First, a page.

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IKEA – Cutting Contractual Sick Pay for Unvaccinated Staff

IKEA – Cutting Contractual Sick Pay for Unvaccinated Staff

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In 2021, the Government guidance on self-isolation changed for fully vaccinated people who had come into contact with positive COVID-19 cases. Fully vaccinated means that you have had 2 doses of an approved vaccine such as Pfizer or AstraZeneca. There have been no recent updates on self-isolation guidance for those who are unvaccinated and have come into contact with a positive COVID-19 case, which means that the following rule stands:

If you do not have symptoms of COVID-19 but live in the same household as someone who has tested positive, then you are legally required to self-isolate unless you are fully vaccinated, aged under 18 years, have taken part in or are currently part of an approved COVID-19 vaccine trial or you are not able to get vaccinated for medical reasons.

Fully vaccinated people who have been in contact with positive COVID-19 cases do not have to self-isolate, whereas for unvaccinated people who have been in contact with positive COVID-19 cases, self-isolation is currently for 10 full days. As a result, unvaccinated people are increasingly likely to have to self-isolate in comparison to those who are fully vaccinated. Furthermore, unvaccinated people who have been in contact with a positive COVID-19 case and are unable to work from home, will need to call in sick to work for 10 full days (including non-working days). This has only increased labour shortages and caused huge disruption for businesses who are trying to get back on track following the initial 2020 UK lockdown. Subsequently, several businesses are considering whether to effectively penalise staff who are not fully vaccinated.

IKEA employs approximately 10,000 people in the UK, and their staff receive enhanced sick pay. However, IKEA have made the decision to cut sick pay for unvaccinated staff without mitigating circumstances, who are having to self-isolate after contact with a positive COVID-19 case. This is not the first Company to take such a strong stance on those who are not fully vaccinated, nor will it be the last. Already, Next and Ocado have followed similar steps and made changes to their sick pay policies. To clarify, IKEA, along with Next and Ocado, will continue to pay their standard full sick pay to unvaccinated staff who have tested positive for the virus.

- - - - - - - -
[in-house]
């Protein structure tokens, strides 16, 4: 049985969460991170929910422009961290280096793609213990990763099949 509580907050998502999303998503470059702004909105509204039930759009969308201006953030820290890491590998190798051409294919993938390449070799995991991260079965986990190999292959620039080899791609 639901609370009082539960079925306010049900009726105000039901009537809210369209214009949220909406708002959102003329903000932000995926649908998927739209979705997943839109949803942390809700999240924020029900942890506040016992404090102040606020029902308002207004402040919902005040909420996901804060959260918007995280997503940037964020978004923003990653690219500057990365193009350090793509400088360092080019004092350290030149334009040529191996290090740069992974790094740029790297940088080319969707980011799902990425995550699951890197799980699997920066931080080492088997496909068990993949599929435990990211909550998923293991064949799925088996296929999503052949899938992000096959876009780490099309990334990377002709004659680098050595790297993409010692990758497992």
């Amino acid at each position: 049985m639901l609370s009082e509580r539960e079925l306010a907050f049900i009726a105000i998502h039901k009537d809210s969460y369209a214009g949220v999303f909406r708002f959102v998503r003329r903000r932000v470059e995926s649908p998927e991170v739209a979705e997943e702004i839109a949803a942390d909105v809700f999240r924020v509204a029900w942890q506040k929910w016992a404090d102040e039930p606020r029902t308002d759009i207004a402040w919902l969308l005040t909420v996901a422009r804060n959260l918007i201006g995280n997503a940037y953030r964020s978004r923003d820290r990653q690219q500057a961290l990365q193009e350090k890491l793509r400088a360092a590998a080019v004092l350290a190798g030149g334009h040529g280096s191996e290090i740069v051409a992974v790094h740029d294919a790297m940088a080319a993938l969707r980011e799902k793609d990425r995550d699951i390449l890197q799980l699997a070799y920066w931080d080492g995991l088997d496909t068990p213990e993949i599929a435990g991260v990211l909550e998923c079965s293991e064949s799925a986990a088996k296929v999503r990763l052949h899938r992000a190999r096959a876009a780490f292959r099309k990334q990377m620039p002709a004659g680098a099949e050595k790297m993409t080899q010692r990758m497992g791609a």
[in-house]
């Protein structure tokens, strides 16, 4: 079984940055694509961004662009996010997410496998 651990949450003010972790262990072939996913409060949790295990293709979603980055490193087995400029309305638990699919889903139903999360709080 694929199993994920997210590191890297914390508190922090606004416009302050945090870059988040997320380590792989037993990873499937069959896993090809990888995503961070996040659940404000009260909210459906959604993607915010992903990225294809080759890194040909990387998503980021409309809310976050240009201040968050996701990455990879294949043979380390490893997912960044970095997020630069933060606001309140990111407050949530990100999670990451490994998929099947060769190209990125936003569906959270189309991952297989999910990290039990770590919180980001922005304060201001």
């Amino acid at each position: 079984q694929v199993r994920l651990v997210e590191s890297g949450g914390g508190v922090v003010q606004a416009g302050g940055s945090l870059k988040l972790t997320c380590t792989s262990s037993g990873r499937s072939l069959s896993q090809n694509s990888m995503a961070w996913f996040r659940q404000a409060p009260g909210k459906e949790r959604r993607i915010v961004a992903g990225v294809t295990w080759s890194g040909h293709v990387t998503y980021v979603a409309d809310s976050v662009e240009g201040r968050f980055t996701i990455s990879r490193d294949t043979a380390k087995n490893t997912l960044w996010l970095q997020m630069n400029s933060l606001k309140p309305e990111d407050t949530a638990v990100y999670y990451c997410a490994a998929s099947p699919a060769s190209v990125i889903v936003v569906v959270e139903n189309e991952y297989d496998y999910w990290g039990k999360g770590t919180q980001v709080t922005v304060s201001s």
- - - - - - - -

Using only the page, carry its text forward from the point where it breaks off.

IKEA have claimed that this policy change is a reaction to staff shortages and to encourage staff to get vaccinated. However, it could be considered discriminatory if not thought through and implemented carefully. Each individual should be assessed on a case by case basis due to the different mitigating circumstances that can arise. Whilst IKEA have confirmed that they will be assessing each case individually, not all businesses have the resources to do the same, particularly whilst the Omicron variant continues to spread as swiftly as it has been recently.

Potential issues could arise if businesses do not assess each case individually. For example, if an individual is medically exempt from having the vaccine and has to isolate for 10 days on statutory sick pay (“SSP”), instead of receiving their usual, enhanced sick pay, then this may warrant a discrimination claim.

Whilst there is room for potential claims to be made, there are clearly fair reasons for the policy to be implemented as well. If you are considering whether to change your sick pay policy, it is important to consider the reasons behind the change and whether the risk is worth taking on for your business. Such a change could encourage staff to get vaccinated but on the other hand, it could encourage staff to stop testing or notifying their employer that they need to self-isolate because they simply can’t afford to live off SSP, which is approximately £96 per week.

Contact our specialist Employment solicitors

Should you wish to discuss policy changes to your business, or the risks associated with implementing a policy change similar to IKEA’s, then do not hesitate to get in touch with our Employment Team on 0330 175 7608, or email employment@ibblaw.co.uk.